Flacco had an easy completion for the first here, but never saw it.

One player that has to be a factor for the Broncos in these situations is Heuerman. He looked like a world beater against Houston, taking advantage of holes in the zone and bailing Keenum out under pressure time and again. Pittsburgh is susceptible to tight ends, so there should be opportunities to play the binky once more. While the Broncos lost to the Texans, in many ways that gameplan was among the best I’ve seen from Bill Musgrave, who managed his veteran journeyman quarterback while still attacking the defenses weaknesses. He needs to do it again.

2. Trench Warfare

It’s gone under the radar with the number of big stars and the Le’Veon Bell contract stalemate, but the Steelers have one of the best lines in football. This may be an unpopular opinion if you have him on your fantasy team, but I dare say that Connor is mostly a product of the system and talent around him. He’s decent, for sure, but far from the engine that makes Pittsburgh’s offense go. That doesn’t mean he isn’t a threat, especially when the Steelers pull their guards to lead for him. They’re ridiculously good on runs to the right side, so Von and Wolfe have their work cut out for them this week.

Connor could have a big day if the Broncos line doesn’t come to work.

As good as they are run blocking though, the line was designed to protect their Hall of Fame quarterback. Only the Saints have allowed less pressures on the year. Even when they do, Roethlisberger is famously adept at moving around in the phone booth to buy his receivers more time.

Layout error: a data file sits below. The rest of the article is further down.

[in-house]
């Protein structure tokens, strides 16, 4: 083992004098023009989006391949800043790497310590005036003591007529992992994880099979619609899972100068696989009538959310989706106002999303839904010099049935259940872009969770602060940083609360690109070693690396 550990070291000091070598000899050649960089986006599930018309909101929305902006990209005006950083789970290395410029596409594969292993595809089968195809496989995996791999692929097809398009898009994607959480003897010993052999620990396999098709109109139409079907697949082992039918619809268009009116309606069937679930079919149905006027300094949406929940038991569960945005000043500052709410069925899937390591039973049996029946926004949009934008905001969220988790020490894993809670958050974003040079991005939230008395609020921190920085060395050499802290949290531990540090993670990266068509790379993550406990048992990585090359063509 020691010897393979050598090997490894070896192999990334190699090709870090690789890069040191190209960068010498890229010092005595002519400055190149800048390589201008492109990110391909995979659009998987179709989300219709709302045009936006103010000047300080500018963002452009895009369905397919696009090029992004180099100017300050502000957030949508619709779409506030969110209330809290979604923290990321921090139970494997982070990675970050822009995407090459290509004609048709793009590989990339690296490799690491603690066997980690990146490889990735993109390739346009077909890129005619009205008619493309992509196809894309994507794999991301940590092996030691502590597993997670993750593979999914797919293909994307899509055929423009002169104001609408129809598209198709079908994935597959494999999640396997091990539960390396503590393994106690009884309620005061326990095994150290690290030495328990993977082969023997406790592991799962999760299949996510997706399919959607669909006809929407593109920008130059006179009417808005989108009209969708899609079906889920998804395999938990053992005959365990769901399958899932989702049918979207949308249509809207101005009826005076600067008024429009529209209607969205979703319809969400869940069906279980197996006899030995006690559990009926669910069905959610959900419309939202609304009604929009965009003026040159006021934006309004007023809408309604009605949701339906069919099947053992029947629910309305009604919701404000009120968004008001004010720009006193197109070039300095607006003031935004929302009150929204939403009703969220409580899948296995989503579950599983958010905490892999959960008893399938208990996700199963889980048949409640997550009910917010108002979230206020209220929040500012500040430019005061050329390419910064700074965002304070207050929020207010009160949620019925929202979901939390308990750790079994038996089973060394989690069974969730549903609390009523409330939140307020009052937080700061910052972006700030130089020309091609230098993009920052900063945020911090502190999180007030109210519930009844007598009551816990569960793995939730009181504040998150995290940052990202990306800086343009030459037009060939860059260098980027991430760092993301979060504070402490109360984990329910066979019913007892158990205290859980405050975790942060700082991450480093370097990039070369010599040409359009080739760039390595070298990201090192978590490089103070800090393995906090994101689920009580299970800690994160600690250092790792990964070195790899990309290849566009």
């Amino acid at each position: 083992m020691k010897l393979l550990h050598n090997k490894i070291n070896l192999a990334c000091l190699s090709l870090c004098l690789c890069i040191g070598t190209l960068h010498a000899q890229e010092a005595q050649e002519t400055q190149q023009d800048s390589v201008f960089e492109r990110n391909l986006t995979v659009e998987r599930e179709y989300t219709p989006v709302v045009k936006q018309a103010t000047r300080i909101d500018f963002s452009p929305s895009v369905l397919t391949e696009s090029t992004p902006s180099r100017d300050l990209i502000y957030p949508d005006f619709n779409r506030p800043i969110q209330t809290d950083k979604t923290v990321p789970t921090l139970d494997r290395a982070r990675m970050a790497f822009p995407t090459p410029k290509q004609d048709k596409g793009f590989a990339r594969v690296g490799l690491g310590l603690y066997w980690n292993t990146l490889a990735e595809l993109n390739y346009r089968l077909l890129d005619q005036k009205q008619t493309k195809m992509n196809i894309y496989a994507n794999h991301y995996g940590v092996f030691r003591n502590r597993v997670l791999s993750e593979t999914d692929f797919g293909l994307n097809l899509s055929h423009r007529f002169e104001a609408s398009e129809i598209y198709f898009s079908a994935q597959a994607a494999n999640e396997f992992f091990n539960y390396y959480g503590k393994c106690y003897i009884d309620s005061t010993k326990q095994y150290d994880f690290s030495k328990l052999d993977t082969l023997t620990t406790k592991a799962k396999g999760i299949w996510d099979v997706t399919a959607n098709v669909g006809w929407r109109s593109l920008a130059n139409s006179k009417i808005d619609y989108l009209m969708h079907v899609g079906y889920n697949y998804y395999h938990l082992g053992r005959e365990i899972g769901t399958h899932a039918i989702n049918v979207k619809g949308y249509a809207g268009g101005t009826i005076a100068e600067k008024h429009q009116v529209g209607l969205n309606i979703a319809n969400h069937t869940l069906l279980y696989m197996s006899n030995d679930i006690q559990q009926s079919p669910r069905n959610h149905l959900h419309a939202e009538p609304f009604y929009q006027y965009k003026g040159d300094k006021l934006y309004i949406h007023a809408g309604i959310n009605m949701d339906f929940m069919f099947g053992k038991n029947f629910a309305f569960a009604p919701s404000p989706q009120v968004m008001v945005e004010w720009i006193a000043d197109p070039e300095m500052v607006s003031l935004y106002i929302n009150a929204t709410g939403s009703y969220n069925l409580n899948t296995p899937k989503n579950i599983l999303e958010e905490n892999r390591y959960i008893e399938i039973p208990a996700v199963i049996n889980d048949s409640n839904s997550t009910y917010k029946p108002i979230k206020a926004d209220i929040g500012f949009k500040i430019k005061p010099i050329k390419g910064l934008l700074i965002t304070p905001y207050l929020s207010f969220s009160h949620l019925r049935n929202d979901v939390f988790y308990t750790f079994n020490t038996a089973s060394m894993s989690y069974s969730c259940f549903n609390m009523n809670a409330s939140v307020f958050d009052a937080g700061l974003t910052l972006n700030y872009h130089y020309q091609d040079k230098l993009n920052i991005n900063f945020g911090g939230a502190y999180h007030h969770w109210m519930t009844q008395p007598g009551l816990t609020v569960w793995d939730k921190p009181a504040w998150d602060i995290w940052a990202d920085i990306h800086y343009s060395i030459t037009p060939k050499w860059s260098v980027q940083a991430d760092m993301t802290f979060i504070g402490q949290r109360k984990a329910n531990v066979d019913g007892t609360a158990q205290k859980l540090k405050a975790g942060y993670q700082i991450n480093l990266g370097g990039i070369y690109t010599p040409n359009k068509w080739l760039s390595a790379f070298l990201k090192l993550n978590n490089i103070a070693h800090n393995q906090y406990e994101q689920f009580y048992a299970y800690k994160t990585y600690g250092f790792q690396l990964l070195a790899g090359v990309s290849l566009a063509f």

Even when you have Brown bottled up, Ben can extend the play and find a way to get him the ball.

In the play above the Jaguars have Pittsburgh stopped until the safety misplays Brown’s route. The line kept Roethlisberger upright long enough to read back to his streaking receiver. The result was routinely spectacular, which is fitting for the duo. Denver’s defense is incredibly dependent on the pass rush, so the Orange Crush has got to get home. If Ben doesn’t feel them it will be a very long day.

3. The secondary needs to show up

Lost amid his interception was the fact that Chris Harris played pretty poorly in spots. Keenan Allen is infamous for flummoxing top corners with his route running, but it was far from Strap’s best performance.

This is just the most glaring time where Keenen got past Harris.

At the same time, Bradley Roby had his best performance of the season. At one point prior to the interception I jokingly wondered if Harris and Roby had swapped jerseys before the game.

Against the Steelers, both will need to show up in order to put the clamps down on Ben’s dangerous duo. While Antonio Brown has the preternatural feel for Roethlisberger’s pump fakes and sandlot plays, JuJu Smith-Schuster is the leading receiver in 2018. OC Randy Fichtner has done a masterful job of scheming the 2017 3rd rounder open, he and Brown will get some plays, but the Fly Zone can’t give up anything easy or Denver has no chance.

Fichtner is an underrated play caller, utilizing things like the mesh concept to create space for his talented receivers.

The rest of the Steelers’ receivers are pretty ho-hum. Neither Jesse James or Ryan Switzer is likely to carry the passing attack alone. The most dangerous threat is Vance McDonald, who could present issues. It wouldn’t be a surprise if the 6’4 tight end is given a jump ball in the end zone, as Roethlisberger did just that against Jacksonville. Ben also found him on a vertical seam against the Carolina Panthers for 6. Justin Simmons could do a lot to turn around the narrative of his season by slowing McDonald down this Sunday.

It’s a lot to ask from a Broncos defense that has been a lot stronger than they get credit for this season, but if Denver wants to upset another Super Bowl contender, that’s the task in front of them.